Allawi Begins European Tour

To Bolster Support for Iraq

ROME -- Ayad Allawi, Iraq's interim prime minister, began a European tour Thursday in hopes of persuading countries that have kept the conflict at arm's length to help out and governments that are considering troop withdrawals to stay in.

"To the countries that up to now have been spectators, I turn to them and ask for their help to create a better Iraq," he said as he met with Italy's prime minister, Silvio Berlusconi. Berlusconi, an enthusiastic backer of Bush administration policy in Iraq, pledged to keep Italy's 3,000 or so troops there.

Allawi's visit coincides with word from Hungary on troop withdrawals. Officials plan to have troops leave Iraq by the end of March. Poland indicated previously that it would begin a force reduction after the Iraqi elections planned for January.

Allawi is scheduled to meet with European Union officials later this week, but French President Jacques Chirac, a critic of the U.S.-led invasion and occupation of Iraq, will not be among them. Chirac is set to leave an E.U. summit in Brussels early Friday, before Allawi's arrival. Allawi angered the French government with remarks he made in September criticizing France for not participating in the occupation and asserting that its absence would not protect it from terrorist attacks.

On Thursday, Allawi met with Pope John Paul II for about 10 minutes. The pope, who also has criticized the invasion of Iraq, urged Allawi to bring the country to democratic rule. He said he was praying for "all the victims of terrorism and wanton violence."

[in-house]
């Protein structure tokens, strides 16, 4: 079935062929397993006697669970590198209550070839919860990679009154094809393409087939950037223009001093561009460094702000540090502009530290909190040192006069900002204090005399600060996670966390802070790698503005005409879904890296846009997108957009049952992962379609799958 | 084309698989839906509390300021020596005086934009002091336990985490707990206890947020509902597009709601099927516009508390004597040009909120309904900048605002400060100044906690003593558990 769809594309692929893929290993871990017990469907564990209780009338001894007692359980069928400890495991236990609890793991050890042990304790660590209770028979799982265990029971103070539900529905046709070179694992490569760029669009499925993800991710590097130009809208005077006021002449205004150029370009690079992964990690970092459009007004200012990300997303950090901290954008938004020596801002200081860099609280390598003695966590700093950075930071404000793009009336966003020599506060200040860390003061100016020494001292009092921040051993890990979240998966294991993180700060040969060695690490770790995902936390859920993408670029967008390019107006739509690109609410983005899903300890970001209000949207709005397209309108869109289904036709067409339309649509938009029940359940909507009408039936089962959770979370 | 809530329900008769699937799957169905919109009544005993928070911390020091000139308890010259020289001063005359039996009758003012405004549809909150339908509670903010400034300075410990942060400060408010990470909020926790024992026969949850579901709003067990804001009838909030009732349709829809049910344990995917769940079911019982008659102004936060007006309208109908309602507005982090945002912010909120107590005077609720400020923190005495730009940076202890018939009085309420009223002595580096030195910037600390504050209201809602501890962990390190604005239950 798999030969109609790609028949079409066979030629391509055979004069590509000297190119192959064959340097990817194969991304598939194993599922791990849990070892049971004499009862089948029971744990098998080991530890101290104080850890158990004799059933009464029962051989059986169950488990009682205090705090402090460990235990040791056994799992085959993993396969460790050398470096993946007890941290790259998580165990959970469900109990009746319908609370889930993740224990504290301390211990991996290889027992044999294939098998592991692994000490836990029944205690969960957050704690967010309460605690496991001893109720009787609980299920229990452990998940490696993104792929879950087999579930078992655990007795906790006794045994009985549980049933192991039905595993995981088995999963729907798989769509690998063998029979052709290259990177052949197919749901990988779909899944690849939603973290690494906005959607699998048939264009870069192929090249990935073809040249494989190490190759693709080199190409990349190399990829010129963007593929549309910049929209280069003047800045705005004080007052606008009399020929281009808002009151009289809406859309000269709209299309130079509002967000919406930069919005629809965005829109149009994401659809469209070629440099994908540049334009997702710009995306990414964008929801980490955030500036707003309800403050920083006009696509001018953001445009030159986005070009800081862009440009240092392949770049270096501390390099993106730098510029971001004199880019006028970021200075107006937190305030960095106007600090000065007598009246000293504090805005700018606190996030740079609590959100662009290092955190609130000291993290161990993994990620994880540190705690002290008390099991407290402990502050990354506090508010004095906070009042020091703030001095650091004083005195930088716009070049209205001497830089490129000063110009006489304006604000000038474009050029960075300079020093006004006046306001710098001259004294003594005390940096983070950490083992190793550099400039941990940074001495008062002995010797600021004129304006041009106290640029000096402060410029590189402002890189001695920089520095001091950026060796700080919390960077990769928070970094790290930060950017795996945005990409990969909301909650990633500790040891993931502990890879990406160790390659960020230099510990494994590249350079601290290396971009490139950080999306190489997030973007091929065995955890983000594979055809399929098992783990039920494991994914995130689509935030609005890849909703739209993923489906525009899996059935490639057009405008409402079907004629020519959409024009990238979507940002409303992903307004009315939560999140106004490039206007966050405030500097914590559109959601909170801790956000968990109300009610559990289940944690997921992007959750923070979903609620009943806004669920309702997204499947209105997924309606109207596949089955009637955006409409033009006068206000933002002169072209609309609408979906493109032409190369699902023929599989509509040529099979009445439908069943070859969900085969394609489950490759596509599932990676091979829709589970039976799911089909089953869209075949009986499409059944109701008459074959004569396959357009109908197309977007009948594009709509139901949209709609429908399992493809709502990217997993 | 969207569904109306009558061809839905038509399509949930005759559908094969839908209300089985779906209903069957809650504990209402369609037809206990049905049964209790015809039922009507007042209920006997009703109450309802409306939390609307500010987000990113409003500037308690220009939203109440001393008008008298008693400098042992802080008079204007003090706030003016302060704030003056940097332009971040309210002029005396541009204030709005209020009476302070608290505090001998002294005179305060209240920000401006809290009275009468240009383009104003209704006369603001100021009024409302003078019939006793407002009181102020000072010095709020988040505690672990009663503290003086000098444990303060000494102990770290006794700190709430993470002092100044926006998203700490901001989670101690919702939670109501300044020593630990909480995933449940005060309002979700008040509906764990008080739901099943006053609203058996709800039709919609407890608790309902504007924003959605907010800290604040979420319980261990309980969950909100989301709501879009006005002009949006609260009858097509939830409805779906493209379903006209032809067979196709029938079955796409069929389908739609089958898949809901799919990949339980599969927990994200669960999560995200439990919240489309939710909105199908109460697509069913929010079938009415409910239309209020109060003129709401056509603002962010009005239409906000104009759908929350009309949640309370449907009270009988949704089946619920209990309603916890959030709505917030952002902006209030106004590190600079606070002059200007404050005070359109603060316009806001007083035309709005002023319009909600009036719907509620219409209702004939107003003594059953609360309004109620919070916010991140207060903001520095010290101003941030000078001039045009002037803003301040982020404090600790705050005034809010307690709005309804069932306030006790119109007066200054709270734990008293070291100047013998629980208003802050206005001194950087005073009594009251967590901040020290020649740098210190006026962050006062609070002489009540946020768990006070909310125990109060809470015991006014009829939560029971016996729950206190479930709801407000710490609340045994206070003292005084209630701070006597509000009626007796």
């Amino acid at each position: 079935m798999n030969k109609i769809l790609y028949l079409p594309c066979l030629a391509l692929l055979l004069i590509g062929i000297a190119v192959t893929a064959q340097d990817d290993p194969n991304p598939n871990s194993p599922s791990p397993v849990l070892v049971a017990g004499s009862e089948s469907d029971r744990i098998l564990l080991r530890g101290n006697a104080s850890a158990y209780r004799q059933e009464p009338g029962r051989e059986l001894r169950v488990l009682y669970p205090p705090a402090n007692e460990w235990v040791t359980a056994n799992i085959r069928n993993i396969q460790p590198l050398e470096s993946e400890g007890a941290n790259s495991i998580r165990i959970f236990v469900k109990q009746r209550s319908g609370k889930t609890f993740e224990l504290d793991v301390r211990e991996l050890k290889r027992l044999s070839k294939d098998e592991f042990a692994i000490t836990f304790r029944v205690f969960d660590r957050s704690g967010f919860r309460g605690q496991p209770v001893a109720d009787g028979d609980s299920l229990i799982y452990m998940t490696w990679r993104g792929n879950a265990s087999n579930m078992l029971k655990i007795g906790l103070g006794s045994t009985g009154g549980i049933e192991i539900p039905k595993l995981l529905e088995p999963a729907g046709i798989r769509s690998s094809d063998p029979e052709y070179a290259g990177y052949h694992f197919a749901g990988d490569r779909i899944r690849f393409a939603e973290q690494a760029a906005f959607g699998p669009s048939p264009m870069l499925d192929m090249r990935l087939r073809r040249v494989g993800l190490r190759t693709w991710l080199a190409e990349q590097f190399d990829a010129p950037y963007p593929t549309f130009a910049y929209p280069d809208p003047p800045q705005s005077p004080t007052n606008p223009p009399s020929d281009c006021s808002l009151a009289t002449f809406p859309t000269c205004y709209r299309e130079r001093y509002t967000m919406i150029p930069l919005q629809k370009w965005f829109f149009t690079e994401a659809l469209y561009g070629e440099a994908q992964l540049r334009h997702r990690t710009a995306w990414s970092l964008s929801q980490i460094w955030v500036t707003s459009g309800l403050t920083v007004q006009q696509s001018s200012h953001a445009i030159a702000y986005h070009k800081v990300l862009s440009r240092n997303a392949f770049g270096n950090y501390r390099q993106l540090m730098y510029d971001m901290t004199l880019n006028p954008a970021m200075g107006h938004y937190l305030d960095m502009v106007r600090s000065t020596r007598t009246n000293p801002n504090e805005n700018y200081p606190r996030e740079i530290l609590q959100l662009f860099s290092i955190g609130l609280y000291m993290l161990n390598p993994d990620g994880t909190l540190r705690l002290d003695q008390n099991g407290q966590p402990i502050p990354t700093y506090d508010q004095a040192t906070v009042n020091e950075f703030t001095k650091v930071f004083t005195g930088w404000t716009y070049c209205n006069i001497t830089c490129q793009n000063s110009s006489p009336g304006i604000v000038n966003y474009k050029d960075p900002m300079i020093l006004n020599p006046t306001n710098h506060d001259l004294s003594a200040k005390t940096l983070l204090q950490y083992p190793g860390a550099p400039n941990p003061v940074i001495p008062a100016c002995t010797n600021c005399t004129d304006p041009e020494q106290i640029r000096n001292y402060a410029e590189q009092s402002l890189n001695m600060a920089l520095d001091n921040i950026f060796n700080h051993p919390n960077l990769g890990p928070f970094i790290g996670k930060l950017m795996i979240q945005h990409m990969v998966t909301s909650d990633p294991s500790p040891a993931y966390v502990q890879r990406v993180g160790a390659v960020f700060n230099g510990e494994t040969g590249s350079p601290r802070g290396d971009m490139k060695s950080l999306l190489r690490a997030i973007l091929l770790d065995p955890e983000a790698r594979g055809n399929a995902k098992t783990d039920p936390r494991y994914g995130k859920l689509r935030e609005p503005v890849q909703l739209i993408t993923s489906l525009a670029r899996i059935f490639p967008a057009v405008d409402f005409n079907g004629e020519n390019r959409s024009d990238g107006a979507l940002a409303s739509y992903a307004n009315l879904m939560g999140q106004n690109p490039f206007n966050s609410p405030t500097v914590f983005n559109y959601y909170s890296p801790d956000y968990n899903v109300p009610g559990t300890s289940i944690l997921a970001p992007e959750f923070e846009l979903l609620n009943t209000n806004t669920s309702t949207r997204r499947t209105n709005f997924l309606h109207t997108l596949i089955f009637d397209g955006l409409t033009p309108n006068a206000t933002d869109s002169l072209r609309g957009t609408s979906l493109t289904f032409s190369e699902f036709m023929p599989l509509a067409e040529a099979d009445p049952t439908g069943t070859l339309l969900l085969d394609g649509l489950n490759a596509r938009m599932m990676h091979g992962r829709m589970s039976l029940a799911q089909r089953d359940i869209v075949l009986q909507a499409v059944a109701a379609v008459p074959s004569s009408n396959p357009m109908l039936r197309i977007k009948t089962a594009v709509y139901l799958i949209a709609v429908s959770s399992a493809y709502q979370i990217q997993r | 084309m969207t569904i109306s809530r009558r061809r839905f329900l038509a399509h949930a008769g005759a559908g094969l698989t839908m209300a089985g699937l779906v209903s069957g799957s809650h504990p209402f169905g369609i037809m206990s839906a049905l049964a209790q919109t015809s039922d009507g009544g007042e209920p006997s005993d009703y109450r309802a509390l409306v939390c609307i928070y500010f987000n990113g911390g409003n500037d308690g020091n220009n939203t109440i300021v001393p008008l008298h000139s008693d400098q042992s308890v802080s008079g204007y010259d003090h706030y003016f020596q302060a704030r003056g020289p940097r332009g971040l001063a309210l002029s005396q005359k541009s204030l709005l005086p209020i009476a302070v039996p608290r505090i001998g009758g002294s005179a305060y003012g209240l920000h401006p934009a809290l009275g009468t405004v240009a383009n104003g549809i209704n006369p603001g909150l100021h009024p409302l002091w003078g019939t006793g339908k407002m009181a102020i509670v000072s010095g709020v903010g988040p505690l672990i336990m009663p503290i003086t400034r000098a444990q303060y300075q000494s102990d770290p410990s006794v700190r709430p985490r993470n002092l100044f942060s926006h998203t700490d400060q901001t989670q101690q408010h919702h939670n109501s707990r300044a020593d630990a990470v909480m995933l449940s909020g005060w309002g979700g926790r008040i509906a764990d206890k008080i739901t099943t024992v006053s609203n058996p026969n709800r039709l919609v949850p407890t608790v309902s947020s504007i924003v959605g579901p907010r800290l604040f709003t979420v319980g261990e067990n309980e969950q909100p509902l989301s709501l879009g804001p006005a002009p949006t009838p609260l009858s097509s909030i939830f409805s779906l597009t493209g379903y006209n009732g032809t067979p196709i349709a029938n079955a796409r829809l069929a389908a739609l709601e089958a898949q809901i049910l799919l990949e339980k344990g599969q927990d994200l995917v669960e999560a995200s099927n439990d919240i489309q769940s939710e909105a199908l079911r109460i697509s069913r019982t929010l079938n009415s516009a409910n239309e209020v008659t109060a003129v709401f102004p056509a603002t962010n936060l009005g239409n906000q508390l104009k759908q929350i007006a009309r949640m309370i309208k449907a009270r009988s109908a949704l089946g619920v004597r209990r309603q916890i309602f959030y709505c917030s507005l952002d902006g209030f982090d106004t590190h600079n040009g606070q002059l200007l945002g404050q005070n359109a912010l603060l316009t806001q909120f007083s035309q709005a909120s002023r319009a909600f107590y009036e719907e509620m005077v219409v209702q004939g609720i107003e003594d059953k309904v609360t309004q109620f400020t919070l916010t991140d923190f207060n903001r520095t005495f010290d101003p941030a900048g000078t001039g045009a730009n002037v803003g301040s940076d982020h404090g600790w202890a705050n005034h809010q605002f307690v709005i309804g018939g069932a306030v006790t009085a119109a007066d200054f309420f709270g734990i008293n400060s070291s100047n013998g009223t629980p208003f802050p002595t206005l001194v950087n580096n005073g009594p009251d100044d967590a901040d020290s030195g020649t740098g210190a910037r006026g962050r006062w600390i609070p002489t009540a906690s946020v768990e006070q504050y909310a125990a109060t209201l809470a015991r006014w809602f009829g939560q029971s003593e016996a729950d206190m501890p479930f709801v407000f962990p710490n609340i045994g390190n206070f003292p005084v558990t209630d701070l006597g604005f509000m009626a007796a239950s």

-- Daniel Williams

EUROPE

* BRUSSELS -- The incoming president of the European Commission, Jose Manuel Durao Barroso, proposed a changed E.U. executive in a quest for support from the European Parliament, which had objected to some members of his original team.

In the new lineup, Italian Foreign Minister Franco Frattini will replace Rocco Buttiglione as justice and security commissioner. Buttiglione's conservative views on gays and marriage had sparked an unprecedented parliamentary rejection of the team.

The taxation and energy positions also changed.

AFRICA

* BOUAKE, Ivory Coast -- Government warplanes bombed the largest city in the rebel-held north in waves of attacks, breaking a more than year-old cease-fire in the civil war that split West Africa's former economic powerhouse.

"We are going to reconquer our territory and reunify Ivory Coast," said Col. Philippe Mangou, a government military chief for operations.

There was no official word on casualties. Rebels said 25 civilians were injured. The French relief group Doctors Without Borders said the raids injured 39 people, 14 of them civilians. The group said it believed some people had been killed.

The United Nations called the attacks a major violation of the cease-fire and suspended all humanitarian work in Ivory Coast.

-- From News Services